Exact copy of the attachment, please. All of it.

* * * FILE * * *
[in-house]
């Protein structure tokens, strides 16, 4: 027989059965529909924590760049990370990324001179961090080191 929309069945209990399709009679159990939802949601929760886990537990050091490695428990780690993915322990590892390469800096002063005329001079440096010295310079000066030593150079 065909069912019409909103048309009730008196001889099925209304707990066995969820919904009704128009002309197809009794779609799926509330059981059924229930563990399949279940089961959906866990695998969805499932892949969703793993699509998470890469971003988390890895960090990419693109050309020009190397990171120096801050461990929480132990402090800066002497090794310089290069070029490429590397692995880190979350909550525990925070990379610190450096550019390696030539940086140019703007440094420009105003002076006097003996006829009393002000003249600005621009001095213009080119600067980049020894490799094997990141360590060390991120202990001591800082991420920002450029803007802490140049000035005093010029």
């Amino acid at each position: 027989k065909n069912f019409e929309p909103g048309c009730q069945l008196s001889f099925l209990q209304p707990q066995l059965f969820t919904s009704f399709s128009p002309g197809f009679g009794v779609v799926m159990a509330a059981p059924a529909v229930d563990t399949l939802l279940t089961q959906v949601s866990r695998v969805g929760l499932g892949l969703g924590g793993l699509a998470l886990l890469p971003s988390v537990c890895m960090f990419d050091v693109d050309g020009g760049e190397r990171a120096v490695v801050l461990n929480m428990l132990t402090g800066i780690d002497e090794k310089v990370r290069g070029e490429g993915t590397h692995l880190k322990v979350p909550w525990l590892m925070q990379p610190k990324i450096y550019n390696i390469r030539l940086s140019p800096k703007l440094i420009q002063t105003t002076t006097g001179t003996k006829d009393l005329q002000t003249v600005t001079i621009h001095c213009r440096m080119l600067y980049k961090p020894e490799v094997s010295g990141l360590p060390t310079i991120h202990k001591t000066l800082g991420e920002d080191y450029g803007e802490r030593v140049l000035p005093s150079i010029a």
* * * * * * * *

[in-house]
């Protein structure tokens, strides 16, 4: 027989059965529909924590760049990370990324001179961090080191 929309069945209990399709009679159990939802949601929760886990537990050091490695428990780690993915322990590892390469800096002063005329001079440096010295310079000066030593150079 065909069912019409909103048309009730008196001889099925209304707990066995969820919904009704128009002309197809009794779609799926509330059981059924229930563990399949279940089961959906866990695998969805499932892949969703793993699509998470890469971003988390890895960090990419693109050309020009190397990171120096801050461990929480132990402090800066002497090794310089290069070029490429590397692995880190979350909550525990925070990379610190450096550019390696030539940086140019703007440094420009105003002076006097003996006829009393002000003249600005621009001095213009080119600067980049020894490799094997990141360590060390991120202990001591800082991420920002450029803007802490140049000035005093010029």
């Amino acid at each position: 027989k065909n069912f019409e929309p909103g048309c009730q069945l008196s001889f099925l209990q209304p707990q066995l059965f969820t919904s009704f399709s128009p002309g197809f009679g009794v779609v799926m159990a509330a059981p059924a529909v229930d563990t399949l939802l279940t089961q959906v949601s866990r695998v969805g929760l499932g892949l969703g924590g793993l699509a998470l886990l890469p971003s988390v537990c890895m960090f990419d050091v693109d050309g020009g760049e190397r990171a120096v490695v801050l461990n929480m428990l132990t402090g800066i780690d002497e090794k310089v990370r290069g070029e490429g993915t590397h692995l880190k322990v979350p909550w525990l590892m925070q990379p610190k990324i450096y550019n390696i390469r030539l940086s140019p800096k703007l440094i420009q002063t105003t002076t006097g001179t003996k006829d009393l005329q002000t003249v600005t001079i621009h001095c213009r440096m080119l600067y980049k961090p020894e490799v094997s010295g990141l360590p060390t310079i991120h202990k001591t000066l800082g991420e920002d080191y450029g803007e802490r030593v140049l000035p005093s150079i010029a």